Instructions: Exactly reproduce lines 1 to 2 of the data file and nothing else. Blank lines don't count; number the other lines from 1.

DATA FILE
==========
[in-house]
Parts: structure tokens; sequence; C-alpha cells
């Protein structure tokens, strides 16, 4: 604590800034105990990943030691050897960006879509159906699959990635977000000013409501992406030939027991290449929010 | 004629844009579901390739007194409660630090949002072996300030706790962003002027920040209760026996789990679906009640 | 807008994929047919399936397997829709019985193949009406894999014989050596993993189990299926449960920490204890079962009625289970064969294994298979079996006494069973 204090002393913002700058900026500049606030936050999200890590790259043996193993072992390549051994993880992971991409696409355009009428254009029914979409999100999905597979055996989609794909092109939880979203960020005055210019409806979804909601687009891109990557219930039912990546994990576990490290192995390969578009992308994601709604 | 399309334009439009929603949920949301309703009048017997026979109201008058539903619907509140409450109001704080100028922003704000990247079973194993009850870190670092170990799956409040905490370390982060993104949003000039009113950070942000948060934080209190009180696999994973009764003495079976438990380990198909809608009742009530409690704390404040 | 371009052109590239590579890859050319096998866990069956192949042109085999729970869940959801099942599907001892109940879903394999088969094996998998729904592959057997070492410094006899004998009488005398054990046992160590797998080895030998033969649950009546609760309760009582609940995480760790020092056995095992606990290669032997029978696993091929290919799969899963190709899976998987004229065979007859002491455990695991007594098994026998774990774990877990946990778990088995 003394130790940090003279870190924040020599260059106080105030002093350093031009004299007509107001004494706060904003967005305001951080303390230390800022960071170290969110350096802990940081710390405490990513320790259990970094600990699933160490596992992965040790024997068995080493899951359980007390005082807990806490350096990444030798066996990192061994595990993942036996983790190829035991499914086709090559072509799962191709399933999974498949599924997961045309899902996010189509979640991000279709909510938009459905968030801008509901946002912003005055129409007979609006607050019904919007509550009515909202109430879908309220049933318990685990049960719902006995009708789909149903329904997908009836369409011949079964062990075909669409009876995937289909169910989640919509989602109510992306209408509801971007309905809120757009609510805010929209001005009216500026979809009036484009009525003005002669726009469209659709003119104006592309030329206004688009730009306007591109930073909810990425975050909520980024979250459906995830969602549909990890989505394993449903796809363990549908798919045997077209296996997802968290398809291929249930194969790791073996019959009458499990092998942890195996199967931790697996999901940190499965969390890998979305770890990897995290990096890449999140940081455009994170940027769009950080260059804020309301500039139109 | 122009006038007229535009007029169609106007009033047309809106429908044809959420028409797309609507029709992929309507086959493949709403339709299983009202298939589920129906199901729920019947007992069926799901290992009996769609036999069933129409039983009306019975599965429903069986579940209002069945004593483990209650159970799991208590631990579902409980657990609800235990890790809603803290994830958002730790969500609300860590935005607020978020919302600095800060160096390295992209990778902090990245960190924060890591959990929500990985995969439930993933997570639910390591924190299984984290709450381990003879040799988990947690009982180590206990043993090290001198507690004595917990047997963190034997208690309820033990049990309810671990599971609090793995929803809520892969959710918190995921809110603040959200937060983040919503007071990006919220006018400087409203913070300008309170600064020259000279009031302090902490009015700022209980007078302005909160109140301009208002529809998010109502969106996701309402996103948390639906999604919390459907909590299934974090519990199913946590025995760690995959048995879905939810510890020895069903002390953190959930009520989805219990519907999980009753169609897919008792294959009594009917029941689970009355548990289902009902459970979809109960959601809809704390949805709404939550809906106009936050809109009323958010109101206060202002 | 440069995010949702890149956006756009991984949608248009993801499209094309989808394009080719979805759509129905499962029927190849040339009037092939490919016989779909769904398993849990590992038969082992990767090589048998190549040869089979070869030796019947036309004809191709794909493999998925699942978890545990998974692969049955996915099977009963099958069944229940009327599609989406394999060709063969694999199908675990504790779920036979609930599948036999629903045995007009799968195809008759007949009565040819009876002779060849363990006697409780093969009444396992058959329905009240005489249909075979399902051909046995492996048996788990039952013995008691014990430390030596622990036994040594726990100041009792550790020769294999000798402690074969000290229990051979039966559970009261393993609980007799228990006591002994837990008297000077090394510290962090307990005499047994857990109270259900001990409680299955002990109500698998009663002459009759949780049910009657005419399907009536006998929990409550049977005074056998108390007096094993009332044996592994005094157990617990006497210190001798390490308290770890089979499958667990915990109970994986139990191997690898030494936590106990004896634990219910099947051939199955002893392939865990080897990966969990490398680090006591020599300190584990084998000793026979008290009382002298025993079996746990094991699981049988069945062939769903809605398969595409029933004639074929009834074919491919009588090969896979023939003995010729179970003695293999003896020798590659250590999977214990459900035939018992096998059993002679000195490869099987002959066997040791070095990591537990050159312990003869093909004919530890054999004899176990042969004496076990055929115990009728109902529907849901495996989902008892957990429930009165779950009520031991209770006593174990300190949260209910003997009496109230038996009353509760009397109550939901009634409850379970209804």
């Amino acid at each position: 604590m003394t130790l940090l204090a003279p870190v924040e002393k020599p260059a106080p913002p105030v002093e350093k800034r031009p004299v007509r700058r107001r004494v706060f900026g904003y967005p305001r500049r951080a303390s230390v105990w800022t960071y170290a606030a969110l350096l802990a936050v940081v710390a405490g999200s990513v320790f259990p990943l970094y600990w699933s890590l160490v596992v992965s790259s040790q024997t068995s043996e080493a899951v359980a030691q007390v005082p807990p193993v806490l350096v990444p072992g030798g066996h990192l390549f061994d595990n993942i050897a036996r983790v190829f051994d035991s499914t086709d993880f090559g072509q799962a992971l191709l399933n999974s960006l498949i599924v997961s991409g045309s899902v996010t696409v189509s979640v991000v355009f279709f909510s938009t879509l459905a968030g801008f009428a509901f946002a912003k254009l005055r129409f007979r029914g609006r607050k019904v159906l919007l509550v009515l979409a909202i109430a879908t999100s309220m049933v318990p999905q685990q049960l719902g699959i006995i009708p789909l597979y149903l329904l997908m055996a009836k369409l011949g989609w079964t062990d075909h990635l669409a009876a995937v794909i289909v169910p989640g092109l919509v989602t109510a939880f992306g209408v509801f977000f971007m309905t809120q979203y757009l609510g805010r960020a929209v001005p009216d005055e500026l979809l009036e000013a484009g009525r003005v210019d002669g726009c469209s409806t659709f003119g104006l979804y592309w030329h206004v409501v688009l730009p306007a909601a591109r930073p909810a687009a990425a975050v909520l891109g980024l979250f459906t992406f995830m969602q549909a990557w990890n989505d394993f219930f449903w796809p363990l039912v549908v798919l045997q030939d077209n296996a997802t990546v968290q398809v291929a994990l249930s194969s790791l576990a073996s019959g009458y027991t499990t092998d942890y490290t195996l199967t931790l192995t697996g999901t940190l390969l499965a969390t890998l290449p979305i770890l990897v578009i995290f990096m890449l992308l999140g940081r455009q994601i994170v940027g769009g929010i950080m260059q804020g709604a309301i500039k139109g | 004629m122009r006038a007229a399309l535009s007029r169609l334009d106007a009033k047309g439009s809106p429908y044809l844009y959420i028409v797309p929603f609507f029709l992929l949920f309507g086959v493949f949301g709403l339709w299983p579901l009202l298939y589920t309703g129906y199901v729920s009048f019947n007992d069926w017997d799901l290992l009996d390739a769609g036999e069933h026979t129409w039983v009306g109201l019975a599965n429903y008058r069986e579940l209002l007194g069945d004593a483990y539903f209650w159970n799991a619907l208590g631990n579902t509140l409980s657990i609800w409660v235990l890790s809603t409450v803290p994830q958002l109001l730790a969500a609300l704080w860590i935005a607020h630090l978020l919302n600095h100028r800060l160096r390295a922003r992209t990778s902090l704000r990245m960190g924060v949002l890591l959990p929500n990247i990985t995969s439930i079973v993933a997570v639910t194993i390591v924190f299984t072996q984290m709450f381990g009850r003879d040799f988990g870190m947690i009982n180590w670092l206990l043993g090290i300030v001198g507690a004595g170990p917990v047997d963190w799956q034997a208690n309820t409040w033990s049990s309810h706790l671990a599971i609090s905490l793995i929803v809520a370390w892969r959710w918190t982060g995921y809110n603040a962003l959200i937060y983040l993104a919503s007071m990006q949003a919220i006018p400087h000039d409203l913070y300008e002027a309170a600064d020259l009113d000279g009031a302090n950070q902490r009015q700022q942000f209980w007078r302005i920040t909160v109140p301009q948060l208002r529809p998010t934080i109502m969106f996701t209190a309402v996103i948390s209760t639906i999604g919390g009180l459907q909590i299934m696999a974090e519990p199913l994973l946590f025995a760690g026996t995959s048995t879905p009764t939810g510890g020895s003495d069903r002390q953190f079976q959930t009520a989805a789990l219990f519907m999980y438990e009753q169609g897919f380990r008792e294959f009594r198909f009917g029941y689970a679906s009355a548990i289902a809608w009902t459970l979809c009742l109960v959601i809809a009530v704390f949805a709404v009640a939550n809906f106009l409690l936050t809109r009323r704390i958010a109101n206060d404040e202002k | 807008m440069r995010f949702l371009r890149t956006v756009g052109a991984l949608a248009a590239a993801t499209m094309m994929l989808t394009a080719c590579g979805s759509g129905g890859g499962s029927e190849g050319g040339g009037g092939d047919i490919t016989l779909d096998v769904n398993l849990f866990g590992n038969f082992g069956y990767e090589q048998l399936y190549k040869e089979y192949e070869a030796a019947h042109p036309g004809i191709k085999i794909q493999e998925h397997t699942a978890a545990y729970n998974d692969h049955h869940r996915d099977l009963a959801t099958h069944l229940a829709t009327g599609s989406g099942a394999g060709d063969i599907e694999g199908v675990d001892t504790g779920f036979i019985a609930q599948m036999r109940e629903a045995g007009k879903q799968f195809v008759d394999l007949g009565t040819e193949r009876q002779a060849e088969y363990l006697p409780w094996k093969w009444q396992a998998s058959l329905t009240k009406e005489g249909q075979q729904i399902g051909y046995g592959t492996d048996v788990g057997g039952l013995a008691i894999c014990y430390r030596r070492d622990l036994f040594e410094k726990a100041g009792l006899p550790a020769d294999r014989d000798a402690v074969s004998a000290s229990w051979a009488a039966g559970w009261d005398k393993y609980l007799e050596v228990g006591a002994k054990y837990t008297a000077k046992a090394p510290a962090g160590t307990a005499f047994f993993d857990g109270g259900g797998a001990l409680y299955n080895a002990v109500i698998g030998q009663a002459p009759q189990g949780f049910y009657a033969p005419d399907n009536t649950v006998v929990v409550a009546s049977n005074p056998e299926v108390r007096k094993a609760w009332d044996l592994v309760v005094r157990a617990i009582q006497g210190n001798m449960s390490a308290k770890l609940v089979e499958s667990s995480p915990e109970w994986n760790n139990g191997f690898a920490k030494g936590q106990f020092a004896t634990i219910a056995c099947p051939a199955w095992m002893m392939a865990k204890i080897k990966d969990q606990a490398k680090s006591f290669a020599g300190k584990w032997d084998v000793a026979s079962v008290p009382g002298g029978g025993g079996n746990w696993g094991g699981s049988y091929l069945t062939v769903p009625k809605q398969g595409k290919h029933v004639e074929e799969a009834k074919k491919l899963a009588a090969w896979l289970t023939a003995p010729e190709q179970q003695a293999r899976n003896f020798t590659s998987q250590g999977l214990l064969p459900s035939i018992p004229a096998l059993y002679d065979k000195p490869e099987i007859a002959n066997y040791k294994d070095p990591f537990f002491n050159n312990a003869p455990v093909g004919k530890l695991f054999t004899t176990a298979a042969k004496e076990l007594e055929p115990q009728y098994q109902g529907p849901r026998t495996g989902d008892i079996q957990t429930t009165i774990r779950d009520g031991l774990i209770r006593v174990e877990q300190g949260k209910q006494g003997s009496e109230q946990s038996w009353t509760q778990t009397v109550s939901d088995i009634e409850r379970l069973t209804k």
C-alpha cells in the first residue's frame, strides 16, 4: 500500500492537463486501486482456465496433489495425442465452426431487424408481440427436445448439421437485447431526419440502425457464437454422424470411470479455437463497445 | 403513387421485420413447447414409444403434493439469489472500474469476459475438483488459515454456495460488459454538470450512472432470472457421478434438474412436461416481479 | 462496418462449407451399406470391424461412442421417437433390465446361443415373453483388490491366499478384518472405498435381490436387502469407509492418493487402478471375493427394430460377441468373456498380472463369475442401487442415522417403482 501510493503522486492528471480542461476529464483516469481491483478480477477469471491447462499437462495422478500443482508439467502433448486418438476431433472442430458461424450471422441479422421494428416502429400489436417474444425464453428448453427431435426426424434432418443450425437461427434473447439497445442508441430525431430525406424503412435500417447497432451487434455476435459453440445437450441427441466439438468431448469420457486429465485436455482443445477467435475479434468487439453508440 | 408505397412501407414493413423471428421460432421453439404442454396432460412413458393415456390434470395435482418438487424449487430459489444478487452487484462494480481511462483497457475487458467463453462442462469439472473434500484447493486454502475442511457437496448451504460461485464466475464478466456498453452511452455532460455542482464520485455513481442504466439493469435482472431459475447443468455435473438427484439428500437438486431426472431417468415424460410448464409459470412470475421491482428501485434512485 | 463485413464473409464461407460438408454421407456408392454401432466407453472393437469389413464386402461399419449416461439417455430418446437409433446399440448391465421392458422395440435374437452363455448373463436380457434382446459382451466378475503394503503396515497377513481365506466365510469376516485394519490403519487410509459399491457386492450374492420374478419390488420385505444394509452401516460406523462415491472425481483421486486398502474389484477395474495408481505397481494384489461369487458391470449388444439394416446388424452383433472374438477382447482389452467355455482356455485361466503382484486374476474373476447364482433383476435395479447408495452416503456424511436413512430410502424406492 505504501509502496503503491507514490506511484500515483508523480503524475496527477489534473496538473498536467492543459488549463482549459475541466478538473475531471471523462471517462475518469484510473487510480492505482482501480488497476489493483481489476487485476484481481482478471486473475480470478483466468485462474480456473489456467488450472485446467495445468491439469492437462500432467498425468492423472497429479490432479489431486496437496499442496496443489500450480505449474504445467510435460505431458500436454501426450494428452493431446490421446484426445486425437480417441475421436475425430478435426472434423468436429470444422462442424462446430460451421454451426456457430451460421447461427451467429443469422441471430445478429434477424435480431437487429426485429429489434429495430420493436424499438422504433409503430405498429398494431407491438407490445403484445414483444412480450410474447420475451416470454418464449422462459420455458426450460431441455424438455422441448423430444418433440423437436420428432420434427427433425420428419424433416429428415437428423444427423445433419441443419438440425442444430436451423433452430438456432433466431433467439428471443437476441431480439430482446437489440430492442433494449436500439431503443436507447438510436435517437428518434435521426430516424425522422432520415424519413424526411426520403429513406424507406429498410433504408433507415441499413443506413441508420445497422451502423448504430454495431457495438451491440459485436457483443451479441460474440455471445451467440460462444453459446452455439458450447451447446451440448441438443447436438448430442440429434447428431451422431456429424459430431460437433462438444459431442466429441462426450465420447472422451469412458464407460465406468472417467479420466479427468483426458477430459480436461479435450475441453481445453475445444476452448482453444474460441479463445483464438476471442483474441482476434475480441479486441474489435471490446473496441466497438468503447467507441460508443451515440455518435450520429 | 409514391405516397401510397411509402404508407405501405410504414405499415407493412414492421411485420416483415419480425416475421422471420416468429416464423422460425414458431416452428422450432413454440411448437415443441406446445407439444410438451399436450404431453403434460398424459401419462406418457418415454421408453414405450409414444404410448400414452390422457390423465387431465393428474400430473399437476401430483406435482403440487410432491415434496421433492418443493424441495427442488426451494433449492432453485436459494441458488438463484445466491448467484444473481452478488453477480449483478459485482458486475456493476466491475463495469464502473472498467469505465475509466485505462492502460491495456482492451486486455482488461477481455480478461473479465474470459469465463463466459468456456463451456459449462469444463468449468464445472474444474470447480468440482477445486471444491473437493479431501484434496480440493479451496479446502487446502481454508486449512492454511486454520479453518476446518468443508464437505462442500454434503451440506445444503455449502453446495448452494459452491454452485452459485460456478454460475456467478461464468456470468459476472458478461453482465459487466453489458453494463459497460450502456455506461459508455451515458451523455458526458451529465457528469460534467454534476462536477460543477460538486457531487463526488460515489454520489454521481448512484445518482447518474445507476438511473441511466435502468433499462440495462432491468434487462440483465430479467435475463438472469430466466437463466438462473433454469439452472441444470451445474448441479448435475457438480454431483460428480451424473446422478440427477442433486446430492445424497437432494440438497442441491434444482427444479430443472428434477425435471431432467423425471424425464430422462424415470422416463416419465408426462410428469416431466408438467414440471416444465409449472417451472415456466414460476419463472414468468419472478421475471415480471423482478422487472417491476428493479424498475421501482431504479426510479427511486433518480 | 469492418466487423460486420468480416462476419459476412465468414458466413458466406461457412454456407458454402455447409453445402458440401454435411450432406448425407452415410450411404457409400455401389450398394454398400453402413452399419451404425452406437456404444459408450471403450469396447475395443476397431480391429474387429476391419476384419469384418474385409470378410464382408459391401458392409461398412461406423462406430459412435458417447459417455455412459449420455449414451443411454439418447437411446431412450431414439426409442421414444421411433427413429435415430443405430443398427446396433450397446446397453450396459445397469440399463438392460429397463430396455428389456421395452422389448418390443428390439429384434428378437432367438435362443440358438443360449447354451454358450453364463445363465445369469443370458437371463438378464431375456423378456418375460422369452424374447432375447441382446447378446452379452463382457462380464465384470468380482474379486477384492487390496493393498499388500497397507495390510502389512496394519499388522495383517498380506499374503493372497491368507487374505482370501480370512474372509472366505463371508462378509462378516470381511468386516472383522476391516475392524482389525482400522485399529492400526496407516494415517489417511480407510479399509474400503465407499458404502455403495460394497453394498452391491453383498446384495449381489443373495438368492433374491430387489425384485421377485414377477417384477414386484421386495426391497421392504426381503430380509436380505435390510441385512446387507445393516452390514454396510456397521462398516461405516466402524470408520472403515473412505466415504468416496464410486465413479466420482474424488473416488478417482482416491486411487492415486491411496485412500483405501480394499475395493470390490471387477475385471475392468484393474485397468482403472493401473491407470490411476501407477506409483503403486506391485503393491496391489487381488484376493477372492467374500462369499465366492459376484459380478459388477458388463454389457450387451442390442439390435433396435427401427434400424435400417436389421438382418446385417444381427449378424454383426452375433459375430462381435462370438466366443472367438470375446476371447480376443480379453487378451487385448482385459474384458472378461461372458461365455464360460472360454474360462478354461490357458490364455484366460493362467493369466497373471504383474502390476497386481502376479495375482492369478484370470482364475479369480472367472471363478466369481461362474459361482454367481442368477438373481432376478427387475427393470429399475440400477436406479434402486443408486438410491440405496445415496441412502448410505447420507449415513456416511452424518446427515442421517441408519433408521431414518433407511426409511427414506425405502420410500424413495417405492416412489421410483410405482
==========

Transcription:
[in-house]
Parts: structure tokens; sequence; C-alpha cells